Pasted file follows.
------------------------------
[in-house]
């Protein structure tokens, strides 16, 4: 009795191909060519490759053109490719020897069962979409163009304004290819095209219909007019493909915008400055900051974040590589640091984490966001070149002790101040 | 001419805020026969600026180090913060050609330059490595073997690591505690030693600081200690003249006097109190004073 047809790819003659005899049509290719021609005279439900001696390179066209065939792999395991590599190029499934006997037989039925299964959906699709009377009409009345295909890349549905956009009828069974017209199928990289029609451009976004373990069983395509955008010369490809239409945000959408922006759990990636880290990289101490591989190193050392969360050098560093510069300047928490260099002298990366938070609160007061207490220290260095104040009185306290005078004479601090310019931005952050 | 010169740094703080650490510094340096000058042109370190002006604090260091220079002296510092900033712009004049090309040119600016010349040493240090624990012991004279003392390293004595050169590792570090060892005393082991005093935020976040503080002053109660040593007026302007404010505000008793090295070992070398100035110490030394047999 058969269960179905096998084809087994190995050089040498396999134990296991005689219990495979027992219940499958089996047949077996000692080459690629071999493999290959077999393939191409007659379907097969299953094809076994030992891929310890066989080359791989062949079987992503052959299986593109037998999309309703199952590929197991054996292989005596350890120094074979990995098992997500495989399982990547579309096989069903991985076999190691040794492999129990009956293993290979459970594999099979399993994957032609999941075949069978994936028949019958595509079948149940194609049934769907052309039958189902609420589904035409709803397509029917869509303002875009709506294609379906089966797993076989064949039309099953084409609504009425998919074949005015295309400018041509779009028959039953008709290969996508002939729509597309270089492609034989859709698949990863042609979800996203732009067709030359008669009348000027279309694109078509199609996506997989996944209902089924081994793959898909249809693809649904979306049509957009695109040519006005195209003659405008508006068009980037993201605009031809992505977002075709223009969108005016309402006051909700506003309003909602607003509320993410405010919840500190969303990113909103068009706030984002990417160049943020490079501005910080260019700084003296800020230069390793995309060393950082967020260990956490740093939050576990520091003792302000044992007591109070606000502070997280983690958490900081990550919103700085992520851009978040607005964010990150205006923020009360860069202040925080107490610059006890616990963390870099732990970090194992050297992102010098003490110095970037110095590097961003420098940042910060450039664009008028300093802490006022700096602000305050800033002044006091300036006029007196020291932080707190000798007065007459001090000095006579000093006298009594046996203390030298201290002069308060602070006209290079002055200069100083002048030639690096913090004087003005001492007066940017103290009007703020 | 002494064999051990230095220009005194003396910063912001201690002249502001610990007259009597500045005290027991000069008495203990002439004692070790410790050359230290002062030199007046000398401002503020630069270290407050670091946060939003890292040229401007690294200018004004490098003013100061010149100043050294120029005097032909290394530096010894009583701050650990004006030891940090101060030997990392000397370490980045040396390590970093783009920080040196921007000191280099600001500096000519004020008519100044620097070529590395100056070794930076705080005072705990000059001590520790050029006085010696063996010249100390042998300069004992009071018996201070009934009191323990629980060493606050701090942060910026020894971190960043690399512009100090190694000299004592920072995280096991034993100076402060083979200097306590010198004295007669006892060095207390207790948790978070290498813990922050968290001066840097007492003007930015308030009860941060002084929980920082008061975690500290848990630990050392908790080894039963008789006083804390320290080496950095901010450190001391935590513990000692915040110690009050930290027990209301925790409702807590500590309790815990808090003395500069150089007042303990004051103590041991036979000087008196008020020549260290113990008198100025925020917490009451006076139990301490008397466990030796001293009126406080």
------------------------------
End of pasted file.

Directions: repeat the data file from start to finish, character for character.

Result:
[in-house]
């Protein structure tokens, strides 16, 4: 009795191909060519490759053109490719020897069962979409163009304004290819095209219909007019493909915008400055900051974040590589640091984490966001070149002790101040 | 001419805020026969600026180090913060050609330059490595073997690591505690030693600081200690003249006097109190004073 047809790819003659005899049509290719021609005279439900001696390179066209065939792999395991590599190029499934006997037989039925299964959906699709009377009409009345295909890349549905956009009828069974017209199928990289029609451009976004373990069983395509955008010369490809239409945000959408922006759990990636880290990289101490591989190193050392969360050098560093510069300047928490260099002298990366938070609160007061207490220290260095104040009185306290005078004479601090310019931005952050 | 010169740094703080650490510094340096000058042109370190002006604090260091220079002296510092900033712009004049090309040119600016010349040493240090624990012991004279003392390293004595050169590792570090060892005393082991005093935020976040503080002053109660040593007026302007404010505000008793090295070992070398100035110490030394047999 058969269960179905096998084809087994190995050089040498396999134990296991005689219990495979027992219940499958089996047949077996000692080459690629071999493999290959077999393939191409007659379907097969299953094809076994030992891929310890066989080359791989062949079987992503052959299986593109037998999309309703199952590929197991054996292989005596350890120094074979990995098992997500495989399982990547579309096989069903991985076999190691040794492999129990009956293993290979459970594999099979399993994957032609999941075949069978994936028949019958595509079948149940194609049934769907052309039958189902609420589904035409709803397509029917869509303002875009709506294609379906089966797993076989064949039309099953084409609504009425998919074949005015295309400018041509779009028959039953008709290969996508002939729509597309270089492609034989859709698949990863042609979800996203732009067709030359008669009348000027279309694109078509199609996506997989996944209902089924081994793959898909249809693809649904979306049509957009695109040519006005195209003659405008508006068009980037993201605009031809992505977002075709223009969108005016309402006051909700506003309003909602607003509320993410405010919840500190969303990113909103068009706030984002990417160049943020490079501005910080260019700084003296800020230069390793995309060393950082967020260990956490740093939050576990520091003792302000044992007591109070606000502070997280983690958490900081990550919103700085992520851009978040607005964010990150205006923020009360860069202040925080107490610059006890616990963390870099732990970090194992050297992102010098003490110095970037110095590097961003420098940042910060450039664009008028300093802490006022700096602000305050800033002044006091300036006029007196020291932080707190000798007065007459001090000095006579000093006298009594046996203390030298201290002069308060602070006209290079002055200069100083002048030639690096913090004087003005001492007066940017103290009007703020 | 002494064999051990230095220009005194003396910063912001201690002249502001610990007259009597500045005290027991000069008495203990002439004692070790410790050359230290002062030199007046000398401002503020630069270290407050670091946060939003890292040229401007690294200018004004490098003013100061010149100043050294120029005097032909290394530096010894009583701050650990004006030891940090101060030997990392000397370490980045040396390590970093783009920080040196921007000191280099600001500096000519004020008519100044620097070529590395100056070794930076705080005072705990000059001590520790050029006085010696063996010249100390042998300069004992009071018996201070009934009191323990629980060493606050701090942060910026020894971190960043690399512009100090190694000299004592920072995280096991034993100076402060083979200097306590010198004295007669006892060095207390207790948790978070290498813990922050968290001066840097007492003007930015308030009860941060002084929980920082008061975690500290848990630990050392908790080894039963008789006083804390320290080496950095901010450190001391935590513990000692915040110690009050930290027990209301925790409702807590500590309790815990808090003395500069150089007042303990004051103590041991036979000087008196008020020549260290113990008198100025925020917490009451006076139990301490008397466990030796001293009126406080």